Medical Specialties

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Medical Specialties


For numerous professions, the primary occupation choices are followed by the need to choose a specialty within that profession. Whether a nurse, a physician, or allied health professional, choosing a medical specialty will help focus your instructive goals, career search efforts, and job options. For instance, physicians-in-training need to decide whether to specialize in pediatrics, orthopedics, psychiatry, Allergy and Immunology, Anesthesiology, Dermatology, Ophthalmology and Gynecology. (Louis, 55).

Discussion and Analysis

Ophthalmology is the medical specialty dealing with the anatomy, function, pathology and treatment of the eye. It includes numerous subspecialties such as the cornea and external disease, glaucoma, vitreo-retinal diseases, oculoplastic surgery, pediatric ophthalmology, neuro-ophthalmology, and ocular pathology. Ophthalmology has a long history and continues to evolve as new technologies become available. Despite the incredible progress, the prevention of eye diseases and blindness worldwide is still a major challenge. Regular eye exams, diagnosis and treatment by trained ophthalmic specialists remain inaccessible and unaffordable for millions of people. More than 90% of blind people in the world live in developing countries. Ophthalmologists are often concentrated in large cities, while the majority of the population live in poor rural areas. Social and economic deprivation experienced by blind people extends throughout a community and translates into a downward spiral socioeconomic. This can be reversed through widely available, appropriate, cost-effective interventions for prevention and treatment. In 1999, the international community has launched Vision 2020: The Right to sight to eliminate avoidable blindness by 2020 through integrated, sustainable eye care systems worldwide. One of the many targets identified by the Vision 2020 is the training of ophthalmologists and eye health professionals accessories even more remote communities (Louis, 60).

Ophthalmologists are doctors with several years of specialization in medical and surgical care of the eye. Ophthalmologists perform eye exams, prescribe glasses and contact lenses, and treat all conditions that directly affect the eye and its muscles, bones and skin. As conditions that affect different parts of the body may become apparent in the eye, ophthalmology is closely associated with other fields of medicine. Ophthalmologists can diagnose conditions with ocular manifestations and to refer patients for appropriate medical treatment. Following medical school and internship, ophthalmologists often complete fellowships in one of the subspecialties encompassed by ophthalmology: cornea and external disease, glaucoma, vitreoretinal diseases, oculoplastic surgery, pediatric ophthalmology, neuro-ophthalmology, and ophthalmic pathology. (Roy,140)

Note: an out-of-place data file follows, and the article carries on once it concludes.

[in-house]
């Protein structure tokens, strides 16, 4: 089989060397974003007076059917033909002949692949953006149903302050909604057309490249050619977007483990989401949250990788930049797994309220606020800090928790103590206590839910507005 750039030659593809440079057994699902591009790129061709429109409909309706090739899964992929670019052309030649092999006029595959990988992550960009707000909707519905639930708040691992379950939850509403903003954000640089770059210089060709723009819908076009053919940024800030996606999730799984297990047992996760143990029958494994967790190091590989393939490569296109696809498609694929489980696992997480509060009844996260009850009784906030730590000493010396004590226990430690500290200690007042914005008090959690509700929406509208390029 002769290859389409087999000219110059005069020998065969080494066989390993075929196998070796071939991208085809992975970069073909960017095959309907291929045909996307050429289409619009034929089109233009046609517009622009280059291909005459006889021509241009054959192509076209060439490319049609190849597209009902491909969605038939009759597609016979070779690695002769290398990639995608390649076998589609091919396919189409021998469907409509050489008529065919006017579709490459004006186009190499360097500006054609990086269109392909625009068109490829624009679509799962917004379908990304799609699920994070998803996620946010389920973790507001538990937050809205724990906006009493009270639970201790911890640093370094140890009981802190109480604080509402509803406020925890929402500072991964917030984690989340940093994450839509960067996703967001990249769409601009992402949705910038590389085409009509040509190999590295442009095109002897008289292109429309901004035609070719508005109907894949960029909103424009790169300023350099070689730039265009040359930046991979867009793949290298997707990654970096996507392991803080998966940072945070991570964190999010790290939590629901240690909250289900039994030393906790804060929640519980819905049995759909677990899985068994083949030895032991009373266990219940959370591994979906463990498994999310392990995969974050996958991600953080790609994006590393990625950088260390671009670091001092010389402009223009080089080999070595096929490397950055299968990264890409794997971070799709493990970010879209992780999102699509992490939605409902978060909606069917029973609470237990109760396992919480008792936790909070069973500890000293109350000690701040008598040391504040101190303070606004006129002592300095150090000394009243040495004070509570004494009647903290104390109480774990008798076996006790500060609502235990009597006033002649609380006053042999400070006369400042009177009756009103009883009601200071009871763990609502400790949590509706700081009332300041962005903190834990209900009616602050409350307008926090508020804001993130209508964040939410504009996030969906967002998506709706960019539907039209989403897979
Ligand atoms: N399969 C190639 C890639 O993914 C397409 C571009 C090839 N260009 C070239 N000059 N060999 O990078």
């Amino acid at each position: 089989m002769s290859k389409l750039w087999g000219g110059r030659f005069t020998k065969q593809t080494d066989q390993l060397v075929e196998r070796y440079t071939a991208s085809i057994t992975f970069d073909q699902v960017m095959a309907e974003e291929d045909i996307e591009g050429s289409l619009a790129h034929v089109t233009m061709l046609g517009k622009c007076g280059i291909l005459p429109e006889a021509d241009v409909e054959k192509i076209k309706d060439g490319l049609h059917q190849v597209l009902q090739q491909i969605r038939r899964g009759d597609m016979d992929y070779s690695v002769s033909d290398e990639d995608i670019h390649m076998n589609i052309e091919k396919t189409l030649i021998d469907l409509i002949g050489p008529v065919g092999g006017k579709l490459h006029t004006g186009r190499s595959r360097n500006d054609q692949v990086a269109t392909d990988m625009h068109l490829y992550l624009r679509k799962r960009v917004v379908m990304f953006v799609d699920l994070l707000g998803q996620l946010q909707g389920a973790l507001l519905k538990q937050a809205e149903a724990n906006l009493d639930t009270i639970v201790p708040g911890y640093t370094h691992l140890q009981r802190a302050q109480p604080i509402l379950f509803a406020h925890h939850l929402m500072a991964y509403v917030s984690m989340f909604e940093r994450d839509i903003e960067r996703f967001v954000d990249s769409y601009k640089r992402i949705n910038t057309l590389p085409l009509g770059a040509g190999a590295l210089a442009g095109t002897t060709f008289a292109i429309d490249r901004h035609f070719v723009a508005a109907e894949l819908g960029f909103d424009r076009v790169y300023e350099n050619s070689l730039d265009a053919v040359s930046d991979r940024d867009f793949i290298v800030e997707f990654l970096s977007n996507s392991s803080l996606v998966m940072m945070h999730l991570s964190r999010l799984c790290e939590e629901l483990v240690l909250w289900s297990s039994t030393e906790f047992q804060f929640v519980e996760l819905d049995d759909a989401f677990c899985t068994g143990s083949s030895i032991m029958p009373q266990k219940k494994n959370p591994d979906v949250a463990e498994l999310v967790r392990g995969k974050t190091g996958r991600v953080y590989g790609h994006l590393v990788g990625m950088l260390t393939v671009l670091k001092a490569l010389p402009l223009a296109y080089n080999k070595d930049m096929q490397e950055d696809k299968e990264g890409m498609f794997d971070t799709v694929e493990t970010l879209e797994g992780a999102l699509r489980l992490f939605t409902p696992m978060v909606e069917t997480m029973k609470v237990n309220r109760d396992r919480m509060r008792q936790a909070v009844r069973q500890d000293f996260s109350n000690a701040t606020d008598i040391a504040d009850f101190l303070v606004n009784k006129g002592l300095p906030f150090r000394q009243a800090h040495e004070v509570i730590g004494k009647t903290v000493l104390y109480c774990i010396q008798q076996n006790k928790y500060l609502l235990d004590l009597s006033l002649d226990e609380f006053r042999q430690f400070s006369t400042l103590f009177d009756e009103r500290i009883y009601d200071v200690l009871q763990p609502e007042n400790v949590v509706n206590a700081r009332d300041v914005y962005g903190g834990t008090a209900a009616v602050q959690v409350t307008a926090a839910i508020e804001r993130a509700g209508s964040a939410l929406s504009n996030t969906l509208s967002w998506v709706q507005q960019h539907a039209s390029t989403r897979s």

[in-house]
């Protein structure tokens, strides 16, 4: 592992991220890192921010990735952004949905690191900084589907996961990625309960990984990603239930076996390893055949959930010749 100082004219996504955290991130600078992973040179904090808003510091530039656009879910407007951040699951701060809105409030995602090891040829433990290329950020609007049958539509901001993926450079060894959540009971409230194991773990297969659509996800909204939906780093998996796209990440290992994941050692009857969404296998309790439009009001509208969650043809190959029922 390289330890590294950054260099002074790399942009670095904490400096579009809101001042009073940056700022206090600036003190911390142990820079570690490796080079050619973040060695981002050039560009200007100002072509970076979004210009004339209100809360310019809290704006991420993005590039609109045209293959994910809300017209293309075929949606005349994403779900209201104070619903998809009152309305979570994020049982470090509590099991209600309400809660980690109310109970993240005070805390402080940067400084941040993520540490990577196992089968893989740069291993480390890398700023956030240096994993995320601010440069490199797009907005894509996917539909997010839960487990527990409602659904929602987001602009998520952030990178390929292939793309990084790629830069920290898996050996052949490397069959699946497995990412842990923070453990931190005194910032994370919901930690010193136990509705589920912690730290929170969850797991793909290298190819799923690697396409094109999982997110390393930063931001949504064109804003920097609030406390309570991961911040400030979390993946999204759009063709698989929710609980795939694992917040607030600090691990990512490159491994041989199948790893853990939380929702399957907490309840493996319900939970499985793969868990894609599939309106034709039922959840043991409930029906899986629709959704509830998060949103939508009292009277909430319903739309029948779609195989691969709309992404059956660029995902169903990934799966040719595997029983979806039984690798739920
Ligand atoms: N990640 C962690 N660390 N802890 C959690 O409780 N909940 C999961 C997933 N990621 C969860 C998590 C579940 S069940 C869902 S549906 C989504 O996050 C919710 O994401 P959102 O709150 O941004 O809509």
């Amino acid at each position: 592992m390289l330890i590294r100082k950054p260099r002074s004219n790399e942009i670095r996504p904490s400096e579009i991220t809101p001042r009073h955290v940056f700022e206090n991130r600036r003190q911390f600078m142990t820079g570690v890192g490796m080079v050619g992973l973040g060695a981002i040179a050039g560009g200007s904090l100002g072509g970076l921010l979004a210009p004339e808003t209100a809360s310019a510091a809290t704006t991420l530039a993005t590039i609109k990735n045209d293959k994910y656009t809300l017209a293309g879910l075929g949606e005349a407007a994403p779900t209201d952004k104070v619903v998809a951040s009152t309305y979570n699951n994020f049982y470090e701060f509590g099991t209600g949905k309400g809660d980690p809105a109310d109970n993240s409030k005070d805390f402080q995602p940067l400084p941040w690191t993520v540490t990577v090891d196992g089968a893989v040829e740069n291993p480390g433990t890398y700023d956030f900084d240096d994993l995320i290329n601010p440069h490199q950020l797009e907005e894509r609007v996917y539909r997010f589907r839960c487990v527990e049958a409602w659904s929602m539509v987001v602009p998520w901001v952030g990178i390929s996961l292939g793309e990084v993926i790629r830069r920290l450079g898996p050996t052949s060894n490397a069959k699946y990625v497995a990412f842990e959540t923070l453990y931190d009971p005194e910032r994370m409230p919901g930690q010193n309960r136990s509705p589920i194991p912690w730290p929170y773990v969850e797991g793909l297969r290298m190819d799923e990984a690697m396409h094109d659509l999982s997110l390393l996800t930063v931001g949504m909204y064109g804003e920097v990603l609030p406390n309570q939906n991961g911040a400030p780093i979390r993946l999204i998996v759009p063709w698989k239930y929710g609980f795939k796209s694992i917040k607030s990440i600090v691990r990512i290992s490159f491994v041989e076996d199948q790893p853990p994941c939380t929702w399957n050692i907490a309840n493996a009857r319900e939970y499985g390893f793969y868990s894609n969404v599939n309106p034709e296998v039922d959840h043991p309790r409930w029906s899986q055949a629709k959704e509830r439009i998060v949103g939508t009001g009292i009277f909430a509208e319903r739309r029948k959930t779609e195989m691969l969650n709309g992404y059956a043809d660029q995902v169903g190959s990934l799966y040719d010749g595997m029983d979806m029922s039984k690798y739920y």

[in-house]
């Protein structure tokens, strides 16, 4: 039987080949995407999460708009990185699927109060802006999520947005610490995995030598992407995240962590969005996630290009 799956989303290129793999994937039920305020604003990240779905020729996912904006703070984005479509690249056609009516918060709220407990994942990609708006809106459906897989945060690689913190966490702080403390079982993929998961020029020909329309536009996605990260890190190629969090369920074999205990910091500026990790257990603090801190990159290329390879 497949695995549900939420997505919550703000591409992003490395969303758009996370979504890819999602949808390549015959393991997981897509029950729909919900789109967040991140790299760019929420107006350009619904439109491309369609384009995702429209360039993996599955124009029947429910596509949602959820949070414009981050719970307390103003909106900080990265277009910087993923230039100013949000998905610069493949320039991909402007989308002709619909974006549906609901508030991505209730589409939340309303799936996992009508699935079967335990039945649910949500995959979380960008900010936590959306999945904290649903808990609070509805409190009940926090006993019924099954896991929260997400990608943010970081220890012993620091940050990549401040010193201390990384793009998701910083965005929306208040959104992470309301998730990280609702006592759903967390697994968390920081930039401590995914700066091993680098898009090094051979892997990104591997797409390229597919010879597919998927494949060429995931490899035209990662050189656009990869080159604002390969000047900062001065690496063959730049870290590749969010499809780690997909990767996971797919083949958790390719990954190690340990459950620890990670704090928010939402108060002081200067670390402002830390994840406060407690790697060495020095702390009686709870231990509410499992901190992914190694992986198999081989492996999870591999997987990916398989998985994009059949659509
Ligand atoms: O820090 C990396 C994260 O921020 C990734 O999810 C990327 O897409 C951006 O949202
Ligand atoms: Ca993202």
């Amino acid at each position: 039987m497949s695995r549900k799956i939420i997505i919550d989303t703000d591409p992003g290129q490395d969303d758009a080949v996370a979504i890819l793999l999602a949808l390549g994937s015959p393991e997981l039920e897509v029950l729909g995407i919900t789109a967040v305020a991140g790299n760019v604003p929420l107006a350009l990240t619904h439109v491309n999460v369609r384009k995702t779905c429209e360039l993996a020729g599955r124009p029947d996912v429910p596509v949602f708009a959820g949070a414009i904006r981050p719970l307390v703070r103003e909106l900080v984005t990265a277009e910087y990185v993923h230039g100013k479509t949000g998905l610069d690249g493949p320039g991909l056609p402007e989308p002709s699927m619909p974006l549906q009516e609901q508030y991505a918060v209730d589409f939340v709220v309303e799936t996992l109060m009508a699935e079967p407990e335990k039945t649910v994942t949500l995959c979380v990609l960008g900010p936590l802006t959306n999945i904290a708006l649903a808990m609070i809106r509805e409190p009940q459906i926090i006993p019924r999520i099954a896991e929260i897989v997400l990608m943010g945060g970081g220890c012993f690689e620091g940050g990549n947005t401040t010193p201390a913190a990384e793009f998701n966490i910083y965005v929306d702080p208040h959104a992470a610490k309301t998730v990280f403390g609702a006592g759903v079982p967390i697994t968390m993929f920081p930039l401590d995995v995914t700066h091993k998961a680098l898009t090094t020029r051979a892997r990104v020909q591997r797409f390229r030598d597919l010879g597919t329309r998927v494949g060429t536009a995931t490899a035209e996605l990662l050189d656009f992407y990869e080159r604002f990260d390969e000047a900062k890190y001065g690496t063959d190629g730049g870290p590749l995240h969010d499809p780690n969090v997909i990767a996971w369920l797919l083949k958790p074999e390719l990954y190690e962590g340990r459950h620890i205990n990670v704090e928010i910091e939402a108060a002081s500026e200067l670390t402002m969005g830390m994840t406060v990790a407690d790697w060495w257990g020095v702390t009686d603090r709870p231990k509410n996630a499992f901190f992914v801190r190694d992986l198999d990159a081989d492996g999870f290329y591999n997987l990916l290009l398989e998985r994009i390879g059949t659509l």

Ophthalmic Subspecialties

The subspecialty of cornea and external disease involves the diagnosis and treatment of diseases affecting the cornea, sclera, conjunctiva and eyelids. This comprises corneal dystrophies, microbial infections, conjunctival and corneal tumors, inflammatory processes and anterior ocular manifestations of systemic diseases. Corneal and external disease specialists are trained in surgery of the cornea and corneal refractive surgery to correct refractive errors. The subspecialty of glaucoma includes the management of chronic glaucoma, acute, congenital, and secondary or any condition associated with increased intraocular pressure and changes of the optic nerve. Glaucoma specialists treat adult and pediatric patients with medications, laser trabeculoplasty and iridotomy. The subspecialty of vitreoretinal disease includes both the medical and surgical treatment of diseases of the ...
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